The constellation Chamaeleontis
- Other names / Symbolism
- The Chamaeleon
- Southern hemisphere
- June - August
- 132 deg²
- Brightest star
- α Chamaeleontis (HIP number 40702)
- Planetary nebulae, open star clusters, molecular clouds
The Chamaeleon (Latin: Chamaeleontis) is a small and inconspicuous constellation in the southern sky. It was introduced by Dutch sailors Frederick de Houtman and Pieter Dirkszoon Keyser between 1595 and 1597. It is in a region of the sky with some interesting objects, such as a series of molecular clouds.
Hemisphere, visibility, and area
The constellation of Chamaeleon is located in the southern hemisphere near the South Celestial Pole, the fixed extension of the earth's axis. Due to its location, it cannot be observed north of the equator. It is only visible up to 5° north latitude, which is roughly equivalent to Bogota in Colombia. In the southern hemisphere, it can be seen all the way to the South Pole.
The months of June to August offer the best time for observing the Chamaeleon.
It stretches across an area of approximately 132 square degrees in the night sky. With this size, it ranks 79th among all 88 constellations.
Its size and faint stars make it difficult to locate the Chamaeleon in the night sky. There are no bright stars in the region of the constellation, as it contains only stars that are not brighter than fourth magnitude.
To find it anyway, it is helpful to look for the bright star Miaplacidus (Latin: β Carinae) in the neighboring constellation Carina. Due to its brightness, this star can easily be found. Miaplacidus is located north of the Chamaeleon constellation.
Other neighbors include Volans and Mensa to the east, as well as Octans and Apus to the south. The Musca constellation borders it to the west. They can also serve as good reference points.
Most visualizations show only three stars in Chamaeleon, which are connected by a line with a slight bend. The brightest of these three stars is α Chamaeleontis (Alpha Chamaeleontis). It is a whitish-bluish star with an apparent magnitude of about 4. The star is roughly 80 light-years from earth.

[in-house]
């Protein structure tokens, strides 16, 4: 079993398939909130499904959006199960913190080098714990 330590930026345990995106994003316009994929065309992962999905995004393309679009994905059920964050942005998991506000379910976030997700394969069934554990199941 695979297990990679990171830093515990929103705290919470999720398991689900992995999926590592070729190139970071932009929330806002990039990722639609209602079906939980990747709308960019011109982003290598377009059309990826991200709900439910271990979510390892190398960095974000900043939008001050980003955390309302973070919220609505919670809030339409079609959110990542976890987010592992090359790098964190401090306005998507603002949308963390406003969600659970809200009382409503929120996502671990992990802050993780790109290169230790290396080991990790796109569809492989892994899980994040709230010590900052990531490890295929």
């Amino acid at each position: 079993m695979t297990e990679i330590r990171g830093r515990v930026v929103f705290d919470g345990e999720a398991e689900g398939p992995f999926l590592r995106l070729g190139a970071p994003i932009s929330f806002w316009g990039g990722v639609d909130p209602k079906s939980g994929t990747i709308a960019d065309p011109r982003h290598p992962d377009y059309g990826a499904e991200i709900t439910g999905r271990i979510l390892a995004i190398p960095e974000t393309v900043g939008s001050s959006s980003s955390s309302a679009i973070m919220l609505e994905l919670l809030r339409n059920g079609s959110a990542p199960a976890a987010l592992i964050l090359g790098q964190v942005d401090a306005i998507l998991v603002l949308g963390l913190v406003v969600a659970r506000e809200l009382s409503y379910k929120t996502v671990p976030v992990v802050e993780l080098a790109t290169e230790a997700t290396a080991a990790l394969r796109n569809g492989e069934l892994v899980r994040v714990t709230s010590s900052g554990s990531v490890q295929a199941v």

Specialties in the constellation
Various deep-sky objects are located in the area of the Chamaeleon, including a planetary nebula, an open star cluster, and several molecular clouds.
The planetary nebula bears the catalog number NGC 3195 and is not exceptionally bright. It has an apparent magnitude of only around 11.6 and is, therefore, not visible to the naked eye. It was discovered by the British astronomer John Herschel in February 1835.
The numerous molecular clouds in the constellation are known as Chamaeleon Dark Clouds. They are a striking group of stars and consist of a mass of gas and dust that corresponds to tens of thousands of solar masses. Their distance from earth is estimated to be 400 to 600 light-years.
The Dutch expedition in 1595, which set out to reach the legendary Spice Islands in the south, conducted a research project to measure and document the positions of all bright stars in the southern hemisphere.
Pieter Dirkszoon Keyer, the navigator of the fleet, measured the positions of 135 stars, and together with Frederick de Houtman, the brother of the fleet commander, they defined 12 new constellations.
The Latin name Chamaeleontis was eventually chosen due to their extended stay on the island of Madagascar, where they observed many chameleons.Published
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